“There will only be four main payday lenders operating in the sector.” This was the claim made by the Financial Conduct Authority (FCA) back in 2014, as I sat in a crowded seminar hall surrounded by other payday lenders and brokers. With the FCA taking over from the Office of Fair Trading that year, many […]
“There will only be four main payday lenders operating in the sector.”
This was the claim made by the Financial Conduct Authority (FCA) back in 2014, as I sat in a crowded seminar hall surrounded by other payday lenders and brokers. With the FCA taking over from the Office of Fair Trading that year, many industry players were expecting a shake-up as directors of payday loan companies and I huddled into this room trying to get some insight into the pending regulation.
Of course, we laughed off the idea of an industry with only four players. At this point, payday lending had been a booming business with a market valuation of £2 billion, over 3 million loans funded per year, around 200 lenders, and more than 200 brokers, easily. The industry was full of playboys on yachts, international millionaires, and soft regulation – how was it going to be changed so drastically?
Fast forward five years later and the controversial industry has changed dramatically with more and more lenders going into administration. The largest casualty has been market leader Wonga, who closed its books in Q4 last year, slowly followed by The Money Shop, Cash Genie, and recently Wageday Advance. But the question begs, how did these once formidable companies fall? And why are they going into administration?
Payday loans by numbers
In 2013, the payday loan industry was crying out for more regulation. The number of complaints was rising constantly, making headlines, attracting criticism from politicians such as Stella Creasy and religious figures such as Archbishop Justin Welby, and lenders were being accused of charging usurious rates as high as 5,000% APR.
On 1st January 2015, the FCA introduced a price cap on the amount that lenders could charge to 0.8% per day, meaning that, on average, a customer will repay a maximum of £124 per £100 and never repay double the amount they have asked to borrow. Other introductions included a maximum default charge of £15 per missed repayment and a strict authorisation process required for lenders and brokers to operate.
The initial costs and timescales of being authorised were too much for many brokers and lenders to handle with dozens leaving immediately, despite many being offered ‘interim permission.’
The introduction of a price cap, higher compliancy costs, and tougher regulation resulted in lower margins for lenders and a desire to run a stricter lending criteria to ensure maximum repayment.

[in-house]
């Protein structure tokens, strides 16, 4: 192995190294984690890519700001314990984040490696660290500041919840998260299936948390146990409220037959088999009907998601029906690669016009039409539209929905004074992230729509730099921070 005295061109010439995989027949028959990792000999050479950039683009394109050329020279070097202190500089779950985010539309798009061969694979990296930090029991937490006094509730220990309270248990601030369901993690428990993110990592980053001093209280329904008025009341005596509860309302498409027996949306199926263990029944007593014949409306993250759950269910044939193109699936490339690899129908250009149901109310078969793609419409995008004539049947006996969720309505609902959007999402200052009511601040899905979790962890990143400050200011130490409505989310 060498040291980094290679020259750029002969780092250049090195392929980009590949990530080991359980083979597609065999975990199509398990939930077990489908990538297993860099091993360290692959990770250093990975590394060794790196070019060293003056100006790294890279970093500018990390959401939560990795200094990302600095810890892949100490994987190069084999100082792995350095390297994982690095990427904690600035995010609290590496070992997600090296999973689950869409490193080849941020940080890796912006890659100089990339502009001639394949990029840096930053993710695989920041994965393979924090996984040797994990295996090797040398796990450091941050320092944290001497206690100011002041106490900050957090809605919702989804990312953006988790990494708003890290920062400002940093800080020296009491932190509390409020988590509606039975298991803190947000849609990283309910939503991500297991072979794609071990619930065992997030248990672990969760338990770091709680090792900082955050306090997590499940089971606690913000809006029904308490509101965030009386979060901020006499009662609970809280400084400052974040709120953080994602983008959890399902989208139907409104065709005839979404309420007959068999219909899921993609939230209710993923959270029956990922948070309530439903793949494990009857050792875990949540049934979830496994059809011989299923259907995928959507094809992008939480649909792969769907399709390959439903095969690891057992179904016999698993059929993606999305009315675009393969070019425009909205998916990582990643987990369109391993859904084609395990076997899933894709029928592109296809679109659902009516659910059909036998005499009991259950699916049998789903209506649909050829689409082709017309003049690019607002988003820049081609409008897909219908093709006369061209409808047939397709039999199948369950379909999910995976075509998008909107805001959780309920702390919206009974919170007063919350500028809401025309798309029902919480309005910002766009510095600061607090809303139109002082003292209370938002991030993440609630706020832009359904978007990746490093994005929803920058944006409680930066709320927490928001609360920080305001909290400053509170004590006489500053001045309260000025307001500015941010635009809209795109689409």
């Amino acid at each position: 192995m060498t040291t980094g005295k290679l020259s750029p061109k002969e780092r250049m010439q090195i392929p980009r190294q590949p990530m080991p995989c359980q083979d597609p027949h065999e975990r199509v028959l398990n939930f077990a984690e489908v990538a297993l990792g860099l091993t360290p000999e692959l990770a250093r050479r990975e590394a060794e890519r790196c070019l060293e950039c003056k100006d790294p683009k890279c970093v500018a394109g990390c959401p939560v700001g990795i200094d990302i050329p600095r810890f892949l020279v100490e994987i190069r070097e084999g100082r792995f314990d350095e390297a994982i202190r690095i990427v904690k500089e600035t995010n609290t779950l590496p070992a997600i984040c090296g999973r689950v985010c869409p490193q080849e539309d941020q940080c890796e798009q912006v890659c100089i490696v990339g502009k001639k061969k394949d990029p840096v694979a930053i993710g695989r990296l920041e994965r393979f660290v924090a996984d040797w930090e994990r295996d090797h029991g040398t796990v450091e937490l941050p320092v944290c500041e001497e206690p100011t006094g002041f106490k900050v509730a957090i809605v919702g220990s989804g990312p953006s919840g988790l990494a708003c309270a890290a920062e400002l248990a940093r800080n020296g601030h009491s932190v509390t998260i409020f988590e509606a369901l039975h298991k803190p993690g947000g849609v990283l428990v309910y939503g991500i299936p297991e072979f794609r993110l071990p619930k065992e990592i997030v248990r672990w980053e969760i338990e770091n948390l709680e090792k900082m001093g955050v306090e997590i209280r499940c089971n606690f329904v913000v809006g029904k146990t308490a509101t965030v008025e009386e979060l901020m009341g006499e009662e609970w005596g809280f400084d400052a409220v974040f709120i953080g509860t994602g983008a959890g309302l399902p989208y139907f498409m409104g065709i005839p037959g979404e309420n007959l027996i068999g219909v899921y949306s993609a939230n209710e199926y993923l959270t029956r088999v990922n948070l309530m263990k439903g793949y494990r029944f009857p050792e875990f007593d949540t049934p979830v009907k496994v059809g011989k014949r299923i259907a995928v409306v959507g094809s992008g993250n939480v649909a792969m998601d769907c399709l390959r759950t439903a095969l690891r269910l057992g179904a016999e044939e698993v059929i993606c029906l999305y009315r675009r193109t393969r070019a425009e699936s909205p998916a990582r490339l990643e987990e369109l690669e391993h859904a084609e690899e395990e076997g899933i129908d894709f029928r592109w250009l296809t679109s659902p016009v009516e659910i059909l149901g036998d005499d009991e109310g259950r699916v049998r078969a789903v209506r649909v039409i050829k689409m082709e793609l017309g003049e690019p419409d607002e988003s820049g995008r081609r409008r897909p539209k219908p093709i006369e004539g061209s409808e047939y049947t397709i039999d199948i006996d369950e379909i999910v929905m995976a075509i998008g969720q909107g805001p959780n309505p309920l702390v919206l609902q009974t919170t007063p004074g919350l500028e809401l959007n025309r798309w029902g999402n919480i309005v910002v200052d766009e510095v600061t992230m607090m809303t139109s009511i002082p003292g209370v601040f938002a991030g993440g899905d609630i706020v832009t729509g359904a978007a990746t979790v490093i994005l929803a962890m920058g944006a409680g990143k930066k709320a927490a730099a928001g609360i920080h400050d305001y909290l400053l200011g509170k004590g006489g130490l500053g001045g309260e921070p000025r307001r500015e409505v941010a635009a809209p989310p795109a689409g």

Whilst many lenders have continued to trade, some have simply not been able to make the business model work – finding that the margins are too tight and the running costs are too high. For them, exiting the industry has been the safest option and, in 2019, we have only 40-50 payday lenders and a similar number of brokers.
High growth is catching up on them
Whilst the payday loan industry was booming pre-regulation, many lenders were issuing loans aggressively and growing exponentially. Wonga was notoriously cited for a £1 billion valuation.
However, this exponential growth came at the expense of issuing loans to customers that could not necessarily afford them, with soft affordability checks and funding based on more behavioural underwriting and aggressive collection practices than the traditional underwriting practices of credit checking and affordability.
The result? Millions of loans were funded to customers without employment, on benefits, no income, and no means of repaying their loan. Now, this group of debtors have a strong claim to ask for compensation, and this is now a thriving sector.
With PPI claims coming to an end in August this year, the role of payday loan compensation claims is taking its place. Those who were issued a loan that they believed lacked checks are able to claim compensation of hundreds of pounds.
Wonga has been the lender most affected by this and has repaid over £200 million worth of compensation claims in the last four years – the process that has put them into administration.
Moreover, the cost of issuing a complaint demands a £500 fee from the Financial Ombudsman Service, regardless of whether it is a strong claim or not, which makes compensation claims a far greater expense.
There are a number of smaller, traditional payday lenders that have been around for over 10 years and were not lending big volumes prior to the FCA price cap – and these companies are now reaping the rewards. Companies such as Wizzcash, Uncle Buck, and MY JAR have the knowledge, resources, and financial competence to continue trading and thrive. As per the statistics below, there are 10 lenders that accounted for 85% of new loans – and as the number of lenders fall, the loan volumes are rising.